There’s a reason nearly high-end property sellers use a reputable listing agent: Selling land or a house takes time, knowledge of neighborhood trends, and negotiating skills. So while eliminating the agent’s commission of the sale price, on average—sounds mighty tempting, try to resist.
The agent’s chief tasks are to help set the right price and then get buyers in the door. Agents have access to the most up-to-date information about recent sales of comparable properties and competing listings in your neighborhood. The market is shifting every day. It’s the agent’s job to keep abreast of those changes.
A good agent also will market your home aggressively. That means recommending staging techniques to make the place look great, maximizing the listing with professional-quality photographs, and showing the house to prospective buyers. Most important, the agent will vet potential buyers so you can deal only with serious prospects.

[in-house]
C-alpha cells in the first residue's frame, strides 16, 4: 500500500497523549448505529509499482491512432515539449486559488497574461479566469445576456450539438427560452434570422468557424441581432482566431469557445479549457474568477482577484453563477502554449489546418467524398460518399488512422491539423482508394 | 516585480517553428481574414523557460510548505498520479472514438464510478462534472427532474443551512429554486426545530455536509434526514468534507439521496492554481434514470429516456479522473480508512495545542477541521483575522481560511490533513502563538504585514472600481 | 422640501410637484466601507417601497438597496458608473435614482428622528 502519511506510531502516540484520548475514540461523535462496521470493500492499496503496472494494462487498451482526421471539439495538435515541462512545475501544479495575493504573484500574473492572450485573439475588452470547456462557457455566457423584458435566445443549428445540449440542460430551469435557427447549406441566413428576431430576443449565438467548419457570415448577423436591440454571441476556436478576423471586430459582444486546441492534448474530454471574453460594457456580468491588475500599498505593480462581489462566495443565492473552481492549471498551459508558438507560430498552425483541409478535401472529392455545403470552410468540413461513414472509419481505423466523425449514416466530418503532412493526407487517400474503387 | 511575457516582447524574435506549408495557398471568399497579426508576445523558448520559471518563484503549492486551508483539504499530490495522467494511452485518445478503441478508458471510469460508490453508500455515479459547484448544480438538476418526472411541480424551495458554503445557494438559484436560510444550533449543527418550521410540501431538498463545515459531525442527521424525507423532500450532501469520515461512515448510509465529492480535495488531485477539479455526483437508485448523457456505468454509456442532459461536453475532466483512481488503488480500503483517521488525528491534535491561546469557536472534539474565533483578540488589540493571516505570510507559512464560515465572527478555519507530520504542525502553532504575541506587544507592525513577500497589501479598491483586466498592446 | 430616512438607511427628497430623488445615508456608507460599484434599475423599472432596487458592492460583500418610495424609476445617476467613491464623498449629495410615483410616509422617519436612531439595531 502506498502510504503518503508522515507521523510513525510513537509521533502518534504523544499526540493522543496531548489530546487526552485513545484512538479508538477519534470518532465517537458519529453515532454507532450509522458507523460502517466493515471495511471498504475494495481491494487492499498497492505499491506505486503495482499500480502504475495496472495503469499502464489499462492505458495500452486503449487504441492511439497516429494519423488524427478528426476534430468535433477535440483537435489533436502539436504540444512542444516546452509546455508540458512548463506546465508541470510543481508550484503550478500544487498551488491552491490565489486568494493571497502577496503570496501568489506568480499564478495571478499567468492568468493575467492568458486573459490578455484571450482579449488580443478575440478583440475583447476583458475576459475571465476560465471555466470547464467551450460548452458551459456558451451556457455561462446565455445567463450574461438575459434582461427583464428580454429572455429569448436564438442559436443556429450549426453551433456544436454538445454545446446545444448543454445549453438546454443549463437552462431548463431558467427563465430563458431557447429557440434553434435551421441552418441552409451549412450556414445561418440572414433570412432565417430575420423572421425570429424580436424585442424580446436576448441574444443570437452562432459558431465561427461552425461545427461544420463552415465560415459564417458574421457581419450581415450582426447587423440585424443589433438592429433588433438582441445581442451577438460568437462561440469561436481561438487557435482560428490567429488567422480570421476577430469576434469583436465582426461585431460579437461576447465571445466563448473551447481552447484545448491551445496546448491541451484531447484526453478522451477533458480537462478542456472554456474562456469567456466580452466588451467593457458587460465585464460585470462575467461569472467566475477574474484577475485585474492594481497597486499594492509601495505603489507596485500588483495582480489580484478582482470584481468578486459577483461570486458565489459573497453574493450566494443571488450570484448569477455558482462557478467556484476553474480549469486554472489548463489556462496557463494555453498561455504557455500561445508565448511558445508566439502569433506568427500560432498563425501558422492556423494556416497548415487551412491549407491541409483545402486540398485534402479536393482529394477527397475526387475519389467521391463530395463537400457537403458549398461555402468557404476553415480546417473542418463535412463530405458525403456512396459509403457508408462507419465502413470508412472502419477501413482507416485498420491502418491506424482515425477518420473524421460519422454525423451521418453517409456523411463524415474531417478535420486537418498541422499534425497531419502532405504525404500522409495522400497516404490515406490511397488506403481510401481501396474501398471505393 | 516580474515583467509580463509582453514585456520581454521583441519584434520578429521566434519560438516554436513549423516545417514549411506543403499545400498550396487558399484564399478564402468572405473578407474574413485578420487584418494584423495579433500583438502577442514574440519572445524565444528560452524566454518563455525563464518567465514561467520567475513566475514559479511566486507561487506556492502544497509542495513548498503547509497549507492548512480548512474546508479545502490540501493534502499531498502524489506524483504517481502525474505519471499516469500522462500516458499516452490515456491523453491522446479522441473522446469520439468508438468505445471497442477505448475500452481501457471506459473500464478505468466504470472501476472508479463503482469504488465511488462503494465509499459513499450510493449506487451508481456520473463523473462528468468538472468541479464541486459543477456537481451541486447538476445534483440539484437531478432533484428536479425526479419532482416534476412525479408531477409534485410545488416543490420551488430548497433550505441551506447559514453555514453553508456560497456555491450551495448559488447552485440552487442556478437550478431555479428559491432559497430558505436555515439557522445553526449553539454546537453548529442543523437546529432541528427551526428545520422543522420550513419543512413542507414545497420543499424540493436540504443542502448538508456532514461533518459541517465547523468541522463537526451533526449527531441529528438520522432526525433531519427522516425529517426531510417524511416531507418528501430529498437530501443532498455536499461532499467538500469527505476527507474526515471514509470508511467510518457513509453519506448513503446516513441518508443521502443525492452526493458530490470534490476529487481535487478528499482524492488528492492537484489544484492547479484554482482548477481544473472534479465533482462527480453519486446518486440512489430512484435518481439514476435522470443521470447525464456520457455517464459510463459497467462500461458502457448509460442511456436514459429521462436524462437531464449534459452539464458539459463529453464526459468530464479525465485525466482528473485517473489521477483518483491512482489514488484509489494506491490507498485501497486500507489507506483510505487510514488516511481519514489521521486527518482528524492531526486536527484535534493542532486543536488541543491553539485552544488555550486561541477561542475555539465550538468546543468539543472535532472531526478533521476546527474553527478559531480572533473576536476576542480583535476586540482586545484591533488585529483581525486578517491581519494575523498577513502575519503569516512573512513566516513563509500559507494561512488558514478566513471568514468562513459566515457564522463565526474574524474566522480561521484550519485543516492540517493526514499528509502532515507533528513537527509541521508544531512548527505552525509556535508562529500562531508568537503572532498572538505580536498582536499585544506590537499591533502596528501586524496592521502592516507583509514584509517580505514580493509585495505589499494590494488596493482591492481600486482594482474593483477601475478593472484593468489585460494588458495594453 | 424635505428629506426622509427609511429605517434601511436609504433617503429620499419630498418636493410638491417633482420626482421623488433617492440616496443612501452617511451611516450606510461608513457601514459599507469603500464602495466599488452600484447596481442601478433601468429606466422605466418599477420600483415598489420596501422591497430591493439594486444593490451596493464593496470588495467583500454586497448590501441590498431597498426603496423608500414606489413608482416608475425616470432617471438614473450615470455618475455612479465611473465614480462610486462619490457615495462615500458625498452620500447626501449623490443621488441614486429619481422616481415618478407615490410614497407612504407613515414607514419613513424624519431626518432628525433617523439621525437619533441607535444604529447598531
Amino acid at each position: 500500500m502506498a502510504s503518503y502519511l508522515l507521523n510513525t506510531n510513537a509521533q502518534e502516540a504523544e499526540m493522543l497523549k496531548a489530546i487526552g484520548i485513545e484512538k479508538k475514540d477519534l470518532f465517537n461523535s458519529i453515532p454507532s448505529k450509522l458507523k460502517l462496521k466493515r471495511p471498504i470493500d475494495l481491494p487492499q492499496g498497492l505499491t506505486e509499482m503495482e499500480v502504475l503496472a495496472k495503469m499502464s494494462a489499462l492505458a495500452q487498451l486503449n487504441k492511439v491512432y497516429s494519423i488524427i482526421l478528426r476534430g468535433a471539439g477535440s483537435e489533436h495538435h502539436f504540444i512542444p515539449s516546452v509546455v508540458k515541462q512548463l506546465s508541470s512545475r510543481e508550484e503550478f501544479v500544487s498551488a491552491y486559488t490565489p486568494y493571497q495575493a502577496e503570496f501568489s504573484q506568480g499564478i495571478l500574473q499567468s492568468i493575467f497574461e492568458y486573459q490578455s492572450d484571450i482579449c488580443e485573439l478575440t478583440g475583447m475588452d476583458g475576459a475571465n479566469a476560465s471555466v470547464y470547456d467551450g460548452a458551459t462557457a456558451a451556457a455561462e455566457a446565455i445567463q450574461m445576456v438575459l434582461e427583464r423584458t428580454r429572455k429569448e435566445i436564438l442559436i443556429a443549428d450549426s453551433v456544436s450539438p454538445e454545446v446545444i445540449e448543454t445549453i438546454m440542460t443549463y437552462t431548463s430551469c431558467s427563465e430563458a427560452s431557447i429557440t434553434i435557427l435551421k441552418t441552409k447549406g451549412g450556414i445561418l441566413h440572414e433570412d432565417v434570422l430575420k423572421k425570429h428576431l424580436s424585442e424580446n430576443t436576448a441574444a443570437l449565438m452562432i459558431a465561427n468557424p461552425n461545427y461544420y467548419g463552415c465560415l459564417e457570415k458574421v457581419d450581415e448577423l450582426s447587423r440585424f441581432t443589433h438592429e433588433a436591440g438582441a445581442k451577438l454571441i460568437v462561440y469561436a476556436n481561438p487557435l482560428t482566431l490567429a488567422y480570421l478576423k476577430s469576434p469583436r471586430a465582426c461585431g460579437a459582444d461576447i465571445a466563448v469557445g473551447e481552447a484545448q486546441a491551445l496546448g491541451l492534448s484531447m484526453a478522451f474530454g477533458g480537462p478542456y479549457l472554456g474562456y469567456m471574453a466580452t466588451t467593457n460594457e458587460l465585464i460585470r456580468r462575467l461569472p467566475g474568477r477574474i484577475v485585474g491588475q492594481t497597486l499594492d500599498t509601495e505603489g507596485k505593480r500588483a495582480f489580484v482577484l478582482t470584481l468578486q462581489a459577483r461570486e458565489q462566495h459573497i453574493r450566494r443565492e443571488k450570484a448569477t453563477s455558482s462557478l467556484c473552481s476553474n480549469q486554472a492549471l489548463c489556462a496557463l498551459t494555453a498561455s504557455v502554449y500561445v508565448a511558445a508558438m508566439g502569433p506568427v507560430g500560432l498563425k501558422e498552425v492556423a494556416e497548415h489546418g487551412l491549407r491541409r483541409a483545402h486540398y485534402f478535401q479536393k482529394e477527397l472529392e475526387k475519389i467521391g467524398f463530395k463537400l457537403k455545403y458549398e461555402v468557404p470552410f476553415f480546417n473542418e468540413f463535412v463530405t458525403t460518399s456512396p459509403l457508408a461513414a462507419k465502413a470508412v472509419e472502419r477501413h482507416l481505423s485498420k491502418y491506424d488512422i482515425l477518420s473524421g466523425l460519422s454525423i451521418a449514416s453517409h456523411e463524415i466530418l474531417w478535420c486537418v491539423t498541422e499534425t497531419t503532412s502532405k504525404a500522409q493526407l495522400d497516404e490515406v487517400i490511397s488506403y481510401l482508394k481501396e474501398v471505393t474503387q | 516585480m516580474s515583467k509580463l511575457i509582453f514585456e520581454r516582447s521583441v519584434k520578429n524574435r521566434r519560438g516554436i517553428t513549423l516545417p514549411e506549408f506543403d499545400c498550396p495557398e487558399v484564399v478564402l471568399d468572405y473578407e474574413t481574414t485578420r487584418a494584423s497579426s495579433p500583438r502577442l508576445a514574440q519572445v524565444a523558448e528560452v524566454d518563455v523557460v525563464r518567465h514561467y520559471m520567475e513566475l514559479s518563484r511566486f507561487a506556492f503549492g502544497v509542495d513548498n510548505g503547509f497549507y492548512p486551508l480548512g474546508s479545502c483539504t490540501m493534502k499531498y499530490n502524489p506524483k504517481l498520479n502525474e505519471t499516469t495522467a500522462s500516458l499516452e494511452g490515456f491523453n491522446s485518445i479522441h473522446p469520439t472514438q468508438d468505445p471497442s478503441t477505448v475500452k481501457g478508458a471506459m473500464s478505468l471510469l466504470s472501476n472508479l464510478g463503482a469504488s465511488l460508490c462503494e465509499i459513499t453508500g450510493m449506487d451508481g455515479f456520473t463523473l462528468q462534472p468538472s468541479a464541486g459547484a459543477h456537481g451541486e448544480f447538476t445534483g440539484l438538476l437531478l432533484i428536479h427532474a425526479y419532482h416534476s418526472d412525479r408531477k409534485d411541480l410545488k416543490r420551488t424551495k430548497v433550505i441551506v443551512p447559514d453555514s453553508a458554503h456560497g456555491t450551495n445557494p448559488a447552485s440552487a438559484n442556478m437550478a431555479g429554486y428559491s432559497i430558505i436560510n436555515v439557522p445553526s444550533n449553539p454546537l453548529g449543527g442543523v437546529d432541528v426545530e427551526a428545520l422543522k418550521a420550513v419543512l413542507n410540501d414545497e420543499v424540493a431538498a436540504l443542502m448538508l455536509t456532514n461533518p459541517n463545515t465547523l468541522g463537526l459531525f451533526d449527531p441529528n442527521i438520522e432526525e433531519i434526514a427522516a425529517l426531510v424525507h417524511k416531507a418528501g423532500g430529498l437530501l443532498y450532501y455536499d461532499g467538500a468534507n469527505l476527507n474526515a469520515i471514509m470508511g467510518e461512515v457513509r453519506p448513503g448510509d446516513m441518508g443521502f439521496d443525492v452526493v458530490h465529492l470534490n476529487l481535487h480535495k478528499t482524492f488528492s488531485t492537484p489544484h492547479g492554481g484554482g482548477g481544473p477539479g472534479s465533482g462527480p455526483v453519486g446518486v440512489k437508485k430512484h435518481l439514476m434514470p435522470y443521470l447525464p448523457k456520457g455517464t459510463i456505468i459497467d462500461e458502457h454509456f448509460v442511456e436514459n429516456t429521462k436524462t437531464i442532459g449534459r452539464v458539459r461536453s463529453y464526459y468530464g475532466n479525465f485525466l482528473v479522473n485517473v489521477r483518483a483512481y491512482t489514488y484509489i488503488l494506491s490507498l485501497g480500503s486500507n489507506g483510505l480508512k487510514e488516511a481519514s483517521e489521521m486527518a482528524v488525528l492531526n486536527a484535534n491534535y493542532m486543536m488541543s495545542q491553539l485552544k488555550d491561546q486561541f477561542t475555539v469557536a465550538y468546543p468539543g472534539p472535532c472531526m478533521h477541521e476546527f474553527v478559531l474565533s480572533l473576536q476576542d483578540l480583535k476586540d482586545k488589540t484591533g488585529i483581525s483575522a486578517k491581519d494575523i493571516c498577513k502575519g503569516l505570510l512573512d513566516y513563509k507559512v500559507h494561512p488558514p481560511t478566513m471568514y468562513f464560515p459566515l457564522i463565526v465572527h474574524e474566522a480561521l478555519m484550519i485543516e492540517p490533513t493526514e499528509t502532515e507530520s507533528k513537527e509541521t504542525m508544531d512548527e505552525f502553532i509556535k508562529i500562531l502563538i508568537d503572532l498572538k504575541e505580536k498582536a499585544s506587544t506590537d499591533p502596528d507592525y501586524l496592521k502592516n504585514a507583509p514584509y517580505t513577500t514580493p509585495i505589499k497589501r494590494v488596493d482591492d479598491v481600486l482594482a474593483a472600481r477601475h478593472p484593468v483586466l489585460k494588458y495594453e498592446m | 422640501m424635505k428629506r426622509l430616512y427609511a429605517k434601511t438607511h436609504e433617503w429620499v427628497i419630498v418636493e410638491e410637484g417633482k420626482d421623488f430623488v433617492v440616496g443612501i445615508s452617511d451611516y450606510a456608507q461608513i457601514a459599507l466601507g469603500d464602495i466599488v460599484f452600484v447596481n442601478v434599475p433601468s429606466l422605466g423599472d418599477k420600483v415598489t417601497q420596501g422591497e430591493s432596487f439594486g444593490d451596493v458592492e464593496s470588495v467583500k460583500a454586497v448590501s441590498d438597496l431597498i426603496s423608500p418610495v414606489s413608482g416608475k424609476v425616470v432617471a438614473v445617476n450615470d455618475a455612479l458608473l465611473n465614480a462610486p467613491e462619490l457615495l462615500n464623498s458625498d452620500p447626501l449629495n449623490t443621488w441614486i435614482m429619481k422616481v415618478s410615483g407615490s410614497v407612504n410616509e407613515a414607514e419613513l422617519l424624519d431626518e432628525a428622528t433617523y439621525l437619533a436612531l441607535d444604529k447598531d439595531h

Once you’ve found a buyer, the agent will negotiate counter-offers, track the paperwork, and generally hand-hold through the most nerve-racking part of the process.
Many direct sellers offer commissions to buyers’ agents as an enticement to bring their customers to the home. Owners who pay 2%-3% are 25% more likely to sell than those who offer nothing, according.
Before skipping a full-service agent, think hard about the time and effort you want to spend, particularly if the process drags on. The average property takes at least six months to sell. If costs are a concern, you should feel comfortable having a frank up front conversation about how and how much the agent expects to be paid.
Once you’ve found an agent you feel comfortable with, sign a contract for the shortest possible period, say 30 or 60 days. That should give you enough time to evaluate the agent’s performance; besides, if the property is properly priced and properly marketed you will be reaching your most serious buyers in the few weeks of listing.